Incorporating data security in your work from home policy
Work from home policies have soared in popularity among both employees and employers for a variety of reasons. Your task as an organization is finding a way to provide that benefit to your employees without compromising your data security.
What’s the problem with working from home?
There are many benefits to working from home – including some big ones like employee morale and productivity. In addition, employees generally appreciate the improved work/life balance and employers like that it removes distractions and conserves office resources.
Unfortunately, working from home can pose some serious security risks that must be considered in your organization’s work from home policy. In a modern workforce, the Internet of Things (IoT) is growing in popularity. These internet-enabled devices that collect and act upon data create a massive liability when it comes to data security. While smartphones, tablets, laptops, wireless headphones and smart speakers can make jobs easier, they also amplify the network attack surface. More devices mean more security risks.
Remote access also raises the issue of unsecured networks. If employees are using unsecured networks to access corporate data, they put that information at risk. Additionally, when employees work from home, organizations have no control over the physical security of the devices. In a less formal setting – like at home vs. in the office – people are more likely to observe a lower level of security precautions. They may leave their computers unattended, or leave desk drawers unlocked. These simple behaviors create a security risk – even if your employees don’t realize it.
Data security measures and considerations for your work from home policy
- Configure Devices: If you provide hardware to your employees, it’s probably already set up on the security front. But if your employees are using any of their personal devices to access work information, consider establishing security standards and requiring IT to configure all personal devices to your security expectations as part of your work from home policy.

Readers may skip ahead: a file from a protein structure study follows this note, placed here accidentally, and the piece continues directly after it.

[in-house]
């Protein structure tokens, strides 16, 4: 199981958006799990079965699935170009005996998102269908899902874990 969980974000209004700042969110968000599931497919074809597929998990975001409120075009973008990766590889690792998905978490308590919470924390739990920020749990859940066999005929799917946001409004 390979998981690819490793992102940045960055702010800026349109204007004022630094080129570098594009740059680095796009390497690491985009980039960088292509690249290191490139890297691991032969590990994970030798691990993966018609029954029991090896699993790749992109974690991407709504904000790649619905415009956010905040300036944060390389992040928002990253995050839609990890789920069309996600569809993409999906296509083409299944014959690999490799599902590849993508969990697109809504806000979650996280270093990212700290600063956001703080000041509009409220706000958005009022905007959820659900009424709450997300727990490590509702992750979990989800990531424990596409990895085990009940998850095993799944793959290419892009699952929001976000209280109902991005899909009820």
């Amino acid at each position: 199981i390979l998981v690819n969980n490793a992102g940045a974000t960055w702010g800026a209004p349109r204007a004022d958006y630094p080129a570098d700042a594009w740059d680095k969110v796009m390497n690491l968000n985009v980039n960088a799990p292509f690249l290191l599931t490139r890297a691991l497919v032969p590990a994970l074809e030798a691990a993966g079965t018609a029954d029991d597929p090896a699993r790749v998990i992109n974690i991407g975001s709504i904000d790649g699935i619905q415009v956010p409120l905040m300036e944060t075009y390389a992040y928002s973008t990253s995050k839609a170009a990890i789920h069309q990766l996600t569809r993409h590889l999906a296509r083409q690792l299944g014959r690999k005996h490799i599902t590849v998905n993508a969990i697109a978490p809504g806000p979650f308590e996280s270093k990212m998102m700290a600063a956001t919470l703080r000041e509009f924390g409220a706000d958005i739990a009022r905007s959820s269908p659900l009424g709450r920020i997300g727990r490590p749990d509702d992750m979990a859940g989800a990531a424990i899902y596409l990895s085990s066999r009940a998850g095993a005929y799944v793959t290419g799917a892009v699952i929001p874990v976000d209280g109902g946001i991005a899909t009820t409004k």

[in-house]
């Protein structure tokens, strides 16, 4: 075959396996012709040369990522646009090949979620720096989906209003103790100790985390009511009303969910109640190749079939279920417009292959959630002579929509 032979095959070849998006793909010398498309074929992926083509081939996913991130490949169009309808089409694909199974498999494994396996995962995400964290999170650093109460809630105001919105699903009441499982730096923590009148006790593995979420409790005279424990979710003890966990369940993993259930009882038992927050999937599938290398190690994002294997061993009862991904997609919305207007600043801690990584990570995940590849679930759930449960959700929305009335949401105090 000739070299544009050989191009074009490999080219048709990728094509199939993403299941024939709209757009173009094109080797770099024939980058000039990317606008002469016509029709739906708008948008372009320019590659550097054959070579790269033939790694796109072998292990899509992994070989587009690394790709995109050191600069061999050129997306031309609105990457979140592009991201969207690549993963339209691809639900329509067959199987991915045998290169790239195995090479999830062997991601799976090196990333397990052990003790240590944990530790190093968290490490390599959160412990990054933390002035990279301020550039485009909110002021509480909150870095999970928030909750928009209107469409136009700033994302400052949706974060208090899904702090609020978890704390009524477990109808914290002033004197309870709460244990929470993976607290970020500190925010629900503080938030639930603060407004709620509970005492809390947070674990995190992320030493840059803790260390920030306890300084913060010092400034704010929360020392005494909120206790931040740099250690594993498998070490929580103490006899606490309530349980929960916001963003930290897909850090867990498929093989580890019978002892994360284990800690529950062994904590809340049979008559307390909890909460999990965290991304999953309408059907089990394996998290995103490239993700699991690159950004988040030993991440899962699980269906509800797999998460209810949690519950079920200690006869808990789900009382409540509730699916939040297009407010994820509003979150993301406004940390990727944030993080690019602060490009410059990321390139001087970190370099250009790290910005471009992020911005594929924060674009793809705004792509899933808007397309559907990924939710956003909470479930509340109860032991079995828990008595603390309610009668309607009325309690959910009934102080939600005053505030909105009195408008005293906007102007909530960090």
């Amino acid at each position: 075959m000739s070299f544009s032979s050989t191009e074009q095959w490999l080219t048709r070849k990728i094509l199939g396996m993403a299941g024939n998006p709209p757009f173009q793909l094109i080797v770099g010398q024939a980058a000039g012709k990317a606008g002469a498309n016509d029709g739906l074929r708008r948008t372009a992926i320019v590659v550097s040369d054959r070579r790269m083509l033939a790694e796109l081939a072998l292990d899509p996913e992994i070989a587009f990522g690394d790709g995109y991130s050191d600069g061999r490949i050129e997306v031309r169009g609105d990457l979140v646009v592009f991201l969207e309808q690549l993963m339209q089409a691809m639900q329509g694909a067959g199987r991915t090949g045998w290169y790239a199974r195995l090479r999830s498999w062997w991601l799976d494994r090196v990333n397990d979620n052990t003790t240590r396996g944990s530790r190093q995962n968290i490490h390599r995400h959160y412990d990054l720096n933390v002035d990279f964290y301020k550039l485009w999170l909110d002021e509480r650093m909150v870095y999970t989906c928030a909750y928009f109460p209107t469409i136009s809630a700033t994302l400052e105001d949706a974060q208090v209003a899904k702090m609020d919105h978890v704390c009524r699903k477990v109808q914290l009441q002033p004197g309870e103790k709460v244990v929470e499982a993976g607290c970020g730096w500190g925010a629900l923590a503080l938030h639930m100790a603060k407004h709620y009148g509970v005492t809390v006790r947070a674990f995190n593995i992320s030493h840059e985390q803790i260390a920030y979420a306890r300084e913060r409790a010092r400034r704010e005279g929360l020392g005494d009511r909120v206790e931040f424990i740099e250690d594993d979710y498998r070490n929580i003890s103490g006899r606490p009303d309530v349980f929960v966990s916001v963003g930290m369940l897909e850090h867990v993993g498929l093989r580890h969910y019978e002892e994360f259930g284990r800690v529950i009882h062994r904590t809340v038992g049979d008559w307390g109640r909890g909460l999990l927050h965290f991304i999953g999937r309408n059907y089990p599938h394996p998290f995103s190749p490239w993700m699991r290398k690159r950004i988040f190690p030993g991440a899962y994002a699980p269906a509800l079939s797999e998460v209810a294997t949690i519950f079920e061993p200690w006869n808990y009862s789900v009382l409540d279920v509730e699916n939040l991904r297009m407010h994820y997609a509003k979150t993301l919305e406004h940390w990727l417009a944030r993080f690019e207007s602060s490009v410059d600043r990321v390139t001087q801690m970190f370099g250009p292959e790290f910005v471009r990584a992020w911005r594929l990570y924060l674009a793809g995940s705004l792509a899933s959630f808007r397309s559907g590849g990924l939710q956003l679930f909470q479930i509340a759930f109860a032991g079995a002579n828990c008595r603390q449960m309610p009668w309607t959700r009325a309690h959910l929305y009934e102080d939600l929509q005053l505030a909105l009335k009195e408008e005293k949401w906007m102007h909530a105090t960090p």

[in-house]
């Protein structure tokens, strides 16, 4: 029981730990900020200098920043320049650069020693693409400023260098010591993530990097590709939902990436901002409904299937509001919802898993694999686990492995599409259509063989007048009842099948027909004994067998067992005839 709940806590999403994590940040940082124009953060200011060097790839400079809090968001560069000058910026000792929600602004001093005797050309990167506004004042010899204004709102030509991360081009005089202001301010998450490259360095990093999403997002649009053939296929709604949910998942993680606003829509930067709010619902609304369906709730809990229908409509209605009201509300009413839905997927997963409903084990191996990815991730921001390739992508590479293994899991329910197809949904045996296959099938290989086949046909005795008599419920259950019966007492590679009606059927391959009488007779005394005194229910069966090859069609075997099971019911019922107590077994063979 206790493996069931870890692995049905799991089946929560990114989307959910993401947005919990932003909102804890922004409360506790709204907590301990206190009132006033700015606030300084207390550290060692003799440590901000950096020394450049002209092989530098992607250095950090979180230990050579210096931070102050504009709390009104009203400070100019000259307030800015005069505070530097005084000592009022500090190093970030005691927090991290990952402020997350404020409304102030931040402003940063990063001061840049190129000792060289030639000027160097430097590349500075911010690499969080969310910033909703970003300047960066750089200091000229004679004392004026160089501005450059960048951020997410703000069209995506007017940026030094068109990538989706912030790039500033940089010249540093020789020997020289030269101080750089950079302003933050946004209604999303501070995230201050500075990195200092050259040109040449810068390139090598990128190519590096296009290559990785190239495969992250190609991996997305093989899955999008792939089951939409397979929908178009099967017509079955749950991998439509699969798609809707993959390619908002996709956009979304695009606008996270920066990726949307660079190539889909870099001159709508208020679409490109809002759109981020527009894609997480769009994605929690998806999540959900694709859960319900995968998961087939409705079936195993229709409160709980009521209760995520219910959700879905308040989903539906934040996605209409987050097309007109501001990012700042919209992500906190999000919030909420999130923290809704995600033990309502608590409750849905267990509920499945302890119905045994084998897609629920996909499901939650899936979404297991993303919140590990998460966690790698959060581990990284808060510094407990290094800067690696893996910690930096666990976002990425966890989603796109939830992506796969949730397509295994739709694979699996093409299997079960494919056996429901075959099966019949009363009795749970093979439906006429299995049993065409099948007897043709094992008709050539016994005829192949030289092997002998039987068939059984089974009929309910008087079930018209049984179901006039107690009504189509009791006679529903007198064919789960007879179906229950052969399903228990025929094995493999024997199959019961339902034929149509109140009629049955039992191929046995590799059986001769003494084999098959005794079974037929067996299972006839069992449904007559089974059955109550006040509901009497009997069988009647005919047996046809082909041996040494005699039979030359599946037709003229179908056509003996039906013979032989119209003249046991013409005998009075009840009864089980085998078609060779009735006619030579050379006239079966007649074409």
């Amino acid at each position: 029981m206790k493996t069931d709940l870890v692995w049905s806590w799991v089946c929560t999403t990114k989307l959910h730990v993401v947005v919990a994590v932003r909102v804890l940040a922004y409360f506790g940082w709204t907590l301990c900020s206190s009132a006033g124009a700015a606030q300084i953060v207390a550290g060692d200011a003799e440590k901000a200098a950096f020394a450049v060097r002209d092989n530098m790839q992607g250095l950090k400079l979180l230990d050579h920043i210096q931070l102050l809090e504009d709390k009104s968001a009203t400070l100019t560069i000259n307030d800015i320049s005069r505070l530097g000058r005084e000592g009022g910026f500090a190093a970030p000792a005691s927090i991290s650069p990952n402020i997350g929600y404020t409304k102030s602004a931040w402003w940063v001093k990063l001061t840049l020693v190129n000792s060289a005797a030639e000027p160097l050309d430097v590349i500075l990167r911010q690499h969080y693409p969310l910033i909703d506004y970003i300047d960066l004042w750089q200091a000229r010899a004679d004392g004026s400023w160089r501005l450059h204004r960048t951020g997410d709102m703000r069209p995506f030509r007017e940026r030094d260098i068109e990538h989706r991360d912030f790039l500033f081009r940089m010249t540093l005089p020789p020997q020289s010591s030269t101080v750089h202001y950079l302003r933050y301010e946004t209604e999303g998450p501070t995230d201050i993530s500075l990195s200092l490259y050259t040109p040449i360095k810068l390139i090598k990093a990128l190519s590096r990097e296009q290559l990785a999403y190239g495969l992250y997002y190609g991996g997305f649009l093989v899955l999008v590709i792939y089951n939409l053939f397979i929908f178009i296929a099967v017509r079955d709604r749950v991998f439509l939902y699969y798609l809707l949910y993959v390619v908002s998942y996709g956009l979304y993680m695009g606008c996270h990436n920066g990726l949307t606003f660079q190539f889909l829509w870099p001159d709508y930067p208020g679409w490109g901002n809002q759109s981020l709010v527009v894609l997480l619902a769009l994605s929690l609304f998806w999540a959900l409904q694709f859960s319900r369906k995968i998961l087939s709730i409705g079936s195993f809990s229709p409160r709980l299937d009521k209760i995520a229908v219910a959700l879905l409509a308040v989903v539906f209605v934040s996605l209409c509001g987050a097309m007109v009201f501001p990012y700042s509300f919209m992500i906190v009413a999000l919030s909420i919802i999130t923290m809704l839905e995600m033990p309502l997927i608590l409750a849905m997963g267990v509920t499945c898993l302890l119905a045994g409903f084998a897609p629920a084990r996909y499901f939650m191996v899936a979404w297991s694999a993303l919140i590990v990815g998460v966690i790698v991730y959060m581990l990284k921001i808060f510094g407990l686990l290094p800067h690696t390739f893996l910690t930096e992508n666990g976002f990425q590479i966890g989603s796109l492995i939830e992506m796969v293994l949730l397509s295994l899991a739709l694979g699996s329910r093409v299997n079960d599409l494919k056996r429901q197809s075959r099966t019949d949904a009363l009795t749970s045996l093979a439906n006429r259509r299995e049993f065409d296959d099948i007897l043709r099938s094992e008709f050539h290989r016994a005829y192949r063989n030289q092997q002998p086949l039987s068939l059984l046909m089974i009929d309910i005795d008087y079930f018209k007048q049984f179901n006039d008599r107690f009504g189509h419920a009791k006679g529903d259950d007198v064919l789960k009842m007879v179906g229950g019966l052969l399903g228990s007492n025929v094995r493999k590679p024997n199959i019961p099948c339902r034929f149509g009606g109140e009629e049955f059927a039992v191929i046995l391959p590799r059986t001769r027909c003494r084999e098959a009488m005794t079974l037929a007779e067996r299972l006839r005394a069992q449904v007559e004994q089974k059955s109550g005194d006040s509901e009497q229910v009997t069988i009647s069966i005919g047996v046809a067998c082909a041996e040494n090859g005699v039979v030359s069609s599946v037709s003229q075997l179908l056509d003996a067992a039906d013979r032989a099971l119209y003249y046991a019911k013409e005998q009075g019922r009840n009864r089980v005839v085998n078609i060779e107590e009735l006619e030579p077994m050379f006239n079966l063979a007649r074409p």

- Set up a VPN: This is a key step to a successful work from home policy. A Virtual Private Network lets your employees access your secure network remotely – and keeps hackers out thanks to authentication requirements. Make sure to configure access permissions and encrypt data. It’s probably also a good idea to require the use of a VPN while accessing sensitive data rather than allowing offline access.
- Approve applications: Make a list of approved applications your employees are allowed to use for collaboration and saving data. Communicate that list to them as part of your work from home policy.
- Set up physical security policies: Some examples of protecting devices are requiring a password, instituting two-factor authentication, and requiring an auto-lock feature.
- Educate employees: Explain both your work from home data security policy as well as the reasoning and considerations behind it. If employees understand the risk, they are more likely to comply with best security practices. Reiterate that working from home is a privilege – but it can’t be offered at the expense of information security.
- Implement employee monitoring software: Even the most security-educated employees can inadvertently put data at risk. Insider threats are the number one cause of cyber attacks in business. Employee monitoring software as a part of your work from home policy will catalog activity, prevent and detect threats, and help you respond to risks as quickly and efficiently as possible. Tracking user activity via remote access allows you to offer the benefits of working from home with the knowledge that your security risks are constantly being managed.
Offering remote work benefits can help attract and retain employees. Keep that perk working for everyone by building data security into your work from home policy.
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